JWR Articles: Film/DVD - Last Stop for Paul (Director/Writer: Neil Mandt) - February 7, 2008

Last Stop for Paul

4 4
83 min.

Dying to see the world

The allure of travel to distant places is ingrained in some (explorers/astronauts), lurking in the weeds of inertia for others (“We’ll wait ‘til we’ve retired …”) and completely snuffed out by those content to live life largely secluded from the rest of the world (indigenous peoples whose lives are turned upside down by the insatiable curiosity of trade-driven empire builders). And so it is with Charlie (Neil Mandt who also wrote and directed) who’s in search of “the ultimate travel experience”—funded through the proceeds of his marketing skills for bathroom supplies. His trips to the ends of the earth depend on humanity’s daily excursions to void what is no longer wanted on their journeys.

As the film opens, the affable voice-over paints a quick portrait of the young adventurer who travels solo in his quest for the unordinary. Getting pissed on in Red Square is but one example of the intrepid tourist’s appetite to experience life through the, er, eye of strangers.

Back in the Los Angeles office, cubicle-mate, Cliff (Marc Carter, who was also behind the lens) spurns his coworker’s offers to join him on the road. But that suddenly changes when Cliff’s best friend, Paul, leaves the planet prematurely. Cliff decides to fulfill his buddy’s dream of circling the globe by taking a trek with his ever-so-experienced co-worker and spread his pal’s ashes one spoonful at a time.

Based on a true story, the premise works fine if its declamation is a tad cliché rich and over-reliant on straightforward “tell” rather than creative “show.” A nice touch is having only enough cash for the airfare, the duo-on-a-mission bluffs their way into five star accommodations (with appropriate product placement that is only outdone by the ever-present Coke cans) under the guise of being Frommer’s Travel Guide writers.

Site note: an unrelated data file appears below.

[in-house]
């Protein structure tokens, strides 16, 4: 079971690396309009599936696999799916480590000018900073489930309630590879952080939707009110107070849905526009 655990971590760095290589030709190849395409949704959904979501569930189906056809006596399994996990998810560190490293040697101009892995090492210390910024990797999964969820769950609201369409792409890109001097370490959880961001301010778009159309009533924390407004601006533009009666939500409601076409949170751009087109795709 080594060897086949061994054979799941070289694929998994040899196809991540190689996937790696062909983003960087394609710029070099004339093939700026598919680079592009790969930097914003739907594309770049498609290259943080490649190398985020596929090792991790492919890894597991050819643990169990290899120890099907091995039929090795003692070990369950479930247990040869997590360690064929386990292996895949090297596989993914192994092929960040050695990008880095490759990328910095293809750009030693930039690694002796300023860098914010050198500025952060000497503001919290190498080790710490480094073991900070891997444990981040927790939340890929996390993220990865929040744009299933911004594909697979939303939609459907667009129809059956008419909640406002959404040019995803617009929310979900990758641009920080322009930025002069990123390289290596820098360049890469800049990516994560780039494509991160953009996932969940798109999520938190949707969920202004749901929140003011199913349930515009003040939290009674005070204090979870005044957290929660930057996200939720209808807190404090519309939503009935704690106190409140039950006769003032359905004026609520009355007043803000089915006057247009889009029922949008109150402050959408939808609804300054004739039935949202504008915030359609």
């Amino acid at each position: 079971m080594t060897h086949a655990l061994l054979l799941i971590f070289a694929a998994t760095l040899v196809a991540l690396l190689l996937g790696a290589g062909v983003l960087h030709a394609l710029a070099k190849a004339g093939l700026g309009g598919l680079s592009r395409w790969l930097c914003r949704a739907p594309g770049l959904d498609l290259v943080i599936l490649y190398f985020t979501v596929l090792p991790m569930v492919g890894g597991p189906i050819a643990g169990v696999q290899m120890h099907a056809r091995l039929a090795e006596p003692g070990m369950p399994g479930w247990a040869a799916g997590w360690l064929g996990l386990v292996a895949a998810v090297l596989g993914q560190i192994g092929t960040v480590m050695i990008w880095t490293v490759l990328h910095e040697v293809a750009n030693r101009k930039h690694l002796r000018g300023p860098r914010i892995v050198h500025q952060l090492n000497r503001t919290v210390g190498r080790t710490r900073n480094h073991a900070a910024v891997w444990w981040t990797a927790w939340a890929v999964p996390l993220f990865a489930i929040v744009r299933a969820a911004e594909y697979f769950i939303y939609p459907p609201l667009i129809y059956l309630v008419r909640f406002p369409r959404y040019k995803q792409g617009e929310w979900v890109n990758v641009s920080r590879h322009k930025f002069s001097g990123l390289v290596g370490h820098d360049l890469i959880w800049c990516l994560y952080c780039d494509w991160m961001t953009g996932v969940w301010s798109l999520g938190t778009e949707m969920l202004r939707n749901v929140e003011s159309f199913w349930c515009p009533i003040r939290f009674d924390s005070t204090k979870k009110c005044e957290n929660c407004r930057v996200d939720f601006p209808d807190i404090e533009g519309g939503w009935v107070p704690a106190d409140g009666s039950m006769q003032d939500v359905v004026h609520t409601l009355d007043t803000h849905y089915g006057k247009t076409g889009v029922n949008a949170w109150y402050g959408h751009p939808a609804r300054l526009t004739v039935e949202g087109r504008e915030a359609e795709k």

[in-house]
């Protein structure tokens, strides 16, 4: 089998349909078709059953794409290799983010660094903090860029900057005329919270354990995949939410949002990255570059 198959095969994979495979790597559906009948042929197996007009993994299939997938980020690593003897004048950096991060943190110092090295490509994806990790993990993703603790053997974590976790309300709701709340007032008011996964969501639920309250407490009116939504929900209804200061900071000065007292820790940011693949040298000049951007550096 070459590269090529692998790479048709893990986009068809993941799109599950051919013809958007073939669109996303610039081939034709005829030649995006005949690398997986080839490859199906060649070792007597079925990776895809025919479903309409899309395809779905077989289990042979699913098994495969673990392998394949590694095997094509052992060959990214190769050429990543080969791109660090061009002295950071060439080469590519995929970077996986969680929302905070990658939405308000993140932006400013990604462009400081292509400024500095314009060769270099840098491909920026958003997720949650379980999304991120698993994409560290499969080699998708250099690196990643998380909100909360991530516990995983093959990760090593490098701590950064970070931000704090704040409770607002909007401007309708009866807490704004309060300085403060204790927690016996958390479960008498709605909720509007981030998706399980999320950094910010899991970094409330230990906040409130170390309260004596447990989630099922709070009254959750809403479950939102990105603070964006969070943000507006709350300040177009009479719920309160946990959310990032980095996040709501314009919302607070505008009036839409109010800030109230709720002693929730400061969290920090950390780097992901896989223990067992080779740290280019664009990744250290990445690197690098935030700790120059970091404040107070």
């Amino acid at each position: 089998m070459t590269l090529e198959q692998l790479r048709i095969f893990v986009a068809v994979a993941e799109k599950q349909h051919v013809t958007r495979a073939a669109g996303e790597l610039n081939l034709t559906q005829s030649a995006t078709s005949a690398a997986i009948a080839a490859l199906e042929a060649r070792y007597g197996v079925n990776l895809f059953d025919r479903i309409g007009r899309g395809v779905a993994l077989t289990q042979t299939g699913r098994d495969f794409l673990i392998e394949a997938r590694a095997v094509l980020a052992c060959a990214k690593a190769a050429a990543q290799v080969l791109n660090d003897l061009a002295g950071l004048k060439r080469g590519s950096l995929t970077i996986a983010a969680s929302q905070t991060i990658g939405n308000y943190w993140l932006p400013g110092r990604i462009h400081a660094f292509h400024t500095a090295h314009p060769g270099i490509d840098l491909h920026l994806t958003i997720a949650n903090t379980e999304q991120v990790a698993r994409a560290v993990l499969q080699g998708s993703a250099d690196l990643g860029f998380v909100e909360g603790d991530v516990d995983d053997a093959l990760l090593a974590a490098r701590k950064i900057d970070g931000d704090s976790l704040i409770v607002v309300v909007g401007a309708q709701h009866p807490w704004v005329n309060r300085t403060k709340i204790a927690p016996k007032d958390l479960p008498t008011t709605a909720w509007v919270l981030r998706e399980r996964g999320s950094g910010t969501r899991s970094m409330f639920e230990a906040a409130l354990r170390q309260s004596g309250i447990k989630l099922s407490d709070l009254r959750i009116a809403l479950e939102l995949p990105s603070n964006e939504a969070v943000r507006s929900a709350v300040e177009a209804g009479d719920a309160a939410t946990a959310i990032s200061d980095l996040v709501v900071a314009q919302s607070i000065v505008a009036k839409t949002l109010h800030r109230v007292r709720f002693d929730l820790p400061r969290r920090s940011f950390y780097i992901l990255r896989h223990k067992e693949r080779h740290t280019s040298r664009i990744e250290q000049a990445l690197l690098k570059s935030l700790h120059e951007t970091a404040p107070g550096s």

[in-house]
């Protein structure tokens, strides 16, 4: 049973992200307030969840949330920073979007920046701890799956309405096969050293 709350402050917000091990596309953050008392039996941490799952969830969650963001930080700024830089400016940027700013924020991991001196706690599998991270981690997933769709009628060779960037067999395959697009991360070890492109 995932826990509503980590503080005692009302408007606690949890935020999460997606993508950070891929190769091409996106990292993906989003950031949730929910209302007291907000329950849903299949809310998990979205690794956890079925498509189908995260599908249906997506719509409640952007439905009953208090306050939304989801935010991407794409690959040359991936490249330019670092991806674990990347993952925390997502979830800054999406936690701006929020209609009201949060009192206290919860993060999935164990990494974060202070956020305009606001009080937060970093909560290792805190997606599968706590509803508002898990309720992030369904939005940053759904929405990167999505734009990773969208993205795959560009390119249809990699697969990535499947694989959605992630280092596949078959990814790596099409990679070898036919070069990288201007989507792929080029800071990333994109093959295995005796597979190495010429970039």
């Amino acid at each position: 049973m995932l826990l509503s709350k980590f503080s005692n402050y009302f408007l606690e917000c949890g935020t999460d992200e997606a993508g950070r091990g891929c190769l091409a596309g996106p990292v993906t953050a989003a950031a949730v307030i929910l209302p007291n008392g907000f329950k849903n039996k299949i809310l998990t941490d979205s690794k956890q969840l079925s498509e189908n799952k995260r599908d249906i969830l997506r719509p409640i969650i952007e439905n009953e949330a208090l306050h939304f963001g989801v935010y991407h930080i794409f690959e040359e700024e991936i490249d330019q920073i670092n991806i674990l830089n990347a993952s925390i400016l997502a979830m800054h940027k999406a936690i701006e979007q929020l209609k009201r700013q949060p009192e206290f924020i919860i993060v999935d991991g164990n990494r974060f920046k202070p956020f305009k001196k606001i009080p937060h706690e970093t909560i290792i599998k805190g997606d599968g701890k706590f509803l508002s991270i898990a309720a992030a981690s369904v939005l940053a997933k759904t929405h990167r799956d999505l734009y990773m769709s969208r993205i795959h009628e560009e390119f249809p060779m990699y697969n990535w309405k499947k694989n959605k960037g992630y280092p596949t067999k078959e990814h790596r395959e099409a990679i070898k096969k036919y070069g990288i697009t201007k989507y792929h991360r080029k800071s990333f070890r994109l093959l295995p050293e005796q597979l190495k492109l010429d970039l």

Those who enjoy exotic locales won’t be disappointed. Carter’s camera serves up a feast of great shots from the Acropolis to the El Colorado ski hill in the Andes (where a wayward drive up and down the mountain with a pair of Irish lads provides some of the funniest moments) to the final destination: Koh Phangan, Thailand and its world-famous Full Moon Party.

Storytellers will revel in a slew of adventures as they are related by folks met along the way. Amy’s (engagingly portrayed by Heather Petrone) abandonment in London (another football widow) unleashes her inner self (aided and abetted by copious shots and beers) and strips down to take first place at a wet T-shirt contest gone wild; Canadian (we’re not all mild-mannered) Will (Gregory Poppen) plays spin the globe with a hottie Vancouverite only to be dumped after his knockout in a Bangkok kick-boxing contest results in a spectacular dive trip but also a severe case of the bends (you have to be there!); in Tokyo, Charlie catches up with his best friend Art (Ron Carlson) who offers the tale of a stolen motorbike (“no one locks anything up”) whose value is paid back twice over due to the sense of shame and honour that is effused in the perpetrator’s family.

Tellingly, Cliff has never heard of Art just as Charlie wouldn’t recognize Paul if he appeared genie like out of the thermos that holds his dwindling remains. Yet, intended or not, here’s the meat of this quick-moving production. It takes an unexpected death to serve as a call to action and morph two colleagues into friends extraordinaire. Along their trip—through shared experience—, they discover how little they really know about each other but then how much more they have in common (sharing a jail cell in Ho Chi Minh City will do that). As important as that understanding is, it begs the question: What could have been the bonds between Paul and Cliff if they had followed the same path when they had the chance? JWR

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